It’s a car! It’s a train! No, it’s Jupiter!
Yes, the bright light you see in the centre of this picture, shining below the Milky Way’s dark, pinkish belt, is in fact the king of the planets in the Solar System! Jupiter is flanked by two hills hosting ESO’s Very Large Telescope (left) and VISTA (right) in the Atacama Desert in Chile.
Jupiter is the largest planet in our Solar System and the third brightest object in the night sky, only outshone by the Moon and Venus. Naming it after the god of the sky and thunder is certainly fitting! Mainly made of hydrogen and helium, one of Jupiter’s most distinctive marks is the famous great red spot on its surface, the largest storm in the Solar System.
Jupiter has been observed by the 8.2-m telescopes of the VLT on more than one occasion. The VISIR instrument captured a stunning high resolution infrared image of Jupiter, key to understanding how energy and matter flow through its atmosphere. The CRIRES infrared spectrograph –– an instrument that breaks light into its constituent colours –– mapped an area in Jupiter’s upper atmosphere that is 200 ºC colder than its surroundings. Using MAD, a prototype instrument to correct atmospheric turbulence, the VLT obtained incredibly sharp images of the planet. Jupiter was also among the first test targets of MUSE, an instrument that can image astronomical objects at thousands of different colours simultaneously. Jupiter is the king, and all eyes are on him!Mynd/Myndskeið:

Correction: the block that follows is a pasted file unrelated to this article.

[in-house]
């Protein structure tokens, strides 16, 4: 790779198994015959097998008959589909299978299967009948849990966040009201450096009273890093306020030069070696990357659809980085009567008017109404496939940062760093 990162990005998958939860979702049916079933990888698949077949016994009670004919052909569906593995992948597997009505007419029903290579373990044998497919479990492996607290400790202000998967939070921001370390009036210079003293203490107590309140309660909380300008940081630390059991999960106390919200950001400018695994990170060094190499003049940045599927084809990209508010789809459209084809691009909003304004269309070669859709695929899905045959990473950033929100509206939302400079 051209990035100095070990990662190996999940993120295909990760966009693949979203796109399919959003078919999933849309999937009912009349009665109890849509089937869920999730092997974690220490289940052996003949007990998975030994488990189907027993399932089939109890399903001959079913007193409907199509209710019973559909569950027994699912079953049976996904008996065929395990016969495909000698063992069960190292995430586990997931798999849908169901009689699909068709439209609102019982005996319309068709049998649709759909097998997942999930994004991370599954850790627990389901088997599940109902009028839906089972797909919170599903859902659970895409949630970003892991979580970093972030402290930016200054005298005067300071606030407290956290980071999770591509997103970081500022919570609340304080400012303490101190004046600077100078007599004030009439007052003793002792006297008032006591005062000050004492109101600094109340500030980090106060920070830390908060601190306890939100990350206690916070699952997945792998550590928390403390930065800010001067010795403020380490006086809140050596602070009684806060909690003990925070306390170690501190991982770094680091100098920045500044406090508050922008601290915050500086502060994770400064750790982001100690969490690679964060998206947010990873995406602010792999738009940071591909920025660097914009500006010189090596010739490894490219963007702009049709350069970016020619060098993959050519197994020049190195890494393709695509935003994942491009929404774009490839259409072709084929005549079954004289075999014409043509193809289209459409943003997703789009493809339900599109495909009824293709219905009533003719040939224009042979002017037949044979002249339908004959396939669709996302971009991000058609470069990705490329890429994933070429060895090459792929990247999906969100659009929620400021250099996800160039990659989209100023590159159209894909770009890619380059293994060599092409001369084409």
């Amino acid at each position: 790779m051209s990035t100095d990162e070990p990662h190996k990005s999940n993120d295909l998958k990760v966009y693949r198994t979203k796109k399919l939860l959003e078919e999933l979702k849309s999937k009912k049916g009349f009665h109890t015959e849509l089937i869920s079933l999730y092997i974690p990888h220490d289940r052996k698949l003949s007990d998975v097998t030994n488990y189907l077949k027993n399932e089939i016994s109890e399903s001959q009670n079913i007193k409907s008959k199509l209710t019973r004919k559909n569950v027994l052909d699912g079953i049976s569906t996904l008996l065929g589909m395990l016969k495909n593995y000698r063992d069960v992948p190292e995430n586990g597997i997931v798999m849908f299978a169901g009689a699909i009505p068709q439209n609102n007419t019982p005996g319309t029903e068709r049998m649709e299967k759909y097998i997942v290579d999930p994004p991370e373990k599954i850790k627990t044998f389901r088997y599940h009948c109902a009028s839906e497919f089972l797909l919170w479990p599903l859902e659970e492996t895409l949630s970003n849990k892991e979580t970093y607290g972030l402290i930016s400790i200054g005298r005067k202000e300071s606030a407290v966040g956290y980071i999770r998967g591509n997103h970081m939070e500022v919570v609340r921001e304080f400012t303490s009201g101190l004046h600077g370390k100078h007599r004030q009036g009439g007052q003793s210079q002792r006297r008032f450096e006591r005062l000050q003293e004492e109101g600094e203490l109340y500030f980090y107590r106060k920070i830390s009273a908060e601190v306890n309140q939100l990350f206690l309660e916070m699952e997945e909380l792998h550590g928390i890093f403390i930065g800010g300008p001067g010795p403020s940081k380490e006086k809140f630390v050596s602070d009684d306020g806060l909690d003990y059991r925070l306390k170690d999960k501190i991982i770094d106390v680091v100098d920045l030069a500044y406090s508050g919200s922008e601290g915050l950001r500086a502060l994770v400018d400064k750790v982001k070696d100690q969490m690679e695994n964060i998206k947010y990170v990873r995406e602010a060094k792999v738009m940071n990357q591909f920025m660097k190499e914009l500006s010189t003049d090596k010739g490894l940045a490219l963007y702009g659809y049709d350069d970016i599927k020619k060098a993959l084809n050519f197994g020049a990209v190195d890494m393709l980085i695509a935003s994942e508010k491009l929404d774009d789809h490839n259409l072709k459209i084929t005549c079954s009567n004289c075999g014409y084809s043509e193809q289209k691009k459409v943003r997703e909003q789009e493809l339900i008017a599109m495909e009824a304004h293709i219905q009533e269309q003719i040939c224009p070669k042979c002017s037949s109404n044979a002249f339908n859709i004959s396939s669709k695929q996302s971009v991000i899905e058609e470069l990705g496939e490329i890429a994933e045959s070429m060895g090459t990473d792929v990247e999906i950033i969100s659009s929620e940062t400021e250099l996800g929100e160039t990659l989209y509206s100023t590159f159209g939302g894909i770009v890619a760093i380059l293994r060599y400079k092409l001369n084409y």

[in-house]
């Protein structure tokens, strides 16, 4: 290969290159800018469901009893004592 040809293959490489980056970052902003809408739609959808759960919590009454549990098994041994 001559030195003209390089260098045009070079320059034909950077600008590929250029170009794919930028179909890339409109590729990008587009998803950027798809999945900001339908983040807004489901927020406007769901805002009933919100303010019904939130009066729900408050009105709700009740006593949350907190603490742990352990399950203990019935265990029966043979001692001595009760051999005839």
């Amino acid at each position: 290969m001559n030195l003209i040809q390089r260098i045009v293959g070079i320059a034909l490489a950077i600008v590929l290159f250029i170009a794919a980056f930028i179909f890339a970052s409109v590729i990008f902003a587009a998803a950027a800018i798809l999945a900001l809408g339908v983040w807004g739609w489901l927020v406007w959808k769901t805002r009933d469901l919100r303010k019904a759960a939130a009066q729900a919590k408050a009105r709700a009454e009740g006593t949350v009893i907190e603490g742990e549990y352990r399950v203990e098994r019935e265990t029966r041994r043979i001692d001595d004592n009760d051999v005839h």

|Útgáfudagur:||Nóv 15, 2021, 06:00 CET|
|Stærð:||29926 x 7918 px|
|Tegund:||Solar System : Planet|
Unspecified : Sky Phenomenon : Night Sky
Unspecified : Technology : Observatory